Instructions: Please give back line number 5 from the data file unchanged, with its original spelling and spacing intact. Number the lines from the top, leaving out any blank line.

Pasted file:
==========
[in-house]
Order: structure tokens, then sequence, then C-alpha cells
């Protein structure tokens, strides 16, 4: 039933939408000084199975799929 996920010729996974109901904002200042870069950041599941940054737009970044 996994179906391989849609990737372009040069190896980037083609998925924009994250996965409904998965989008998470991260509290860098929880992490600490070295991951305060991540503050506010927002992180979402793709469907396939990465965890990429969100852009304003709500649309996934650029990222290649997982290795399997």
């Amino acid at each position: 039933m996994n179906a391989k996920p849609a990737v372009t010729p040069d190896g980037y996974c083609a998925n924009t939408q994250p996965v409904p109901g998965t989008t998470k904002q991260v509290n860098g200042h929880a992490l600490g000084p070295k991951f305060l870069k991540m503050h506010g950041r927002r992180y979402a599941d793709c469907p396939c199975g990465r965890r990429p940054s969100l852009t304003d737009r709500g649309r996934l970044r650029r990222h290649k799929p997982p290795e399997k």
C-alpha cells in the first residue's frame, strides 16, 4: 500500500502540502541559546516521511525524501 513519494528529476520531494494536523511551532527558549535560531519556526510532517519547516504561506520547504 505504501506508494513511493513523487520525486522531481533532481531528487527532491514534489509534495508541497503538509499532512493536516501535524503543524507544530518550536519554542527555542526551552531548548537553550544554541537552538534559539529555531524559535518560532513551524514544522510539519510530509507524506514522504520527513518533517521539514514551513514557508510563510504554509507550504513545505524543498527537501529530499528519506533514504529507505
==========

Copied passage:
C-alpha cells in the first residue's frame, strides 16, 4: 500500500502540502541559546516521511525524501 513519494528529476520531494494536523511551532527558549535560531519556526510532517519547516504561506520547504 505504501506508494513511493513523487520525486522531481533532481531528487527532491514534489509534495508541497503538509499532512493536516501535524503543524507544530518550536519554542527555542526551552531548548537553550544554541537552538534559539529555531524559535518560532513551524514544522510539519510530509507524506514522504520527513518533517521539514514551513514557508510563510504554509507550504513545505524543498527537501529530499528519506533514504529507505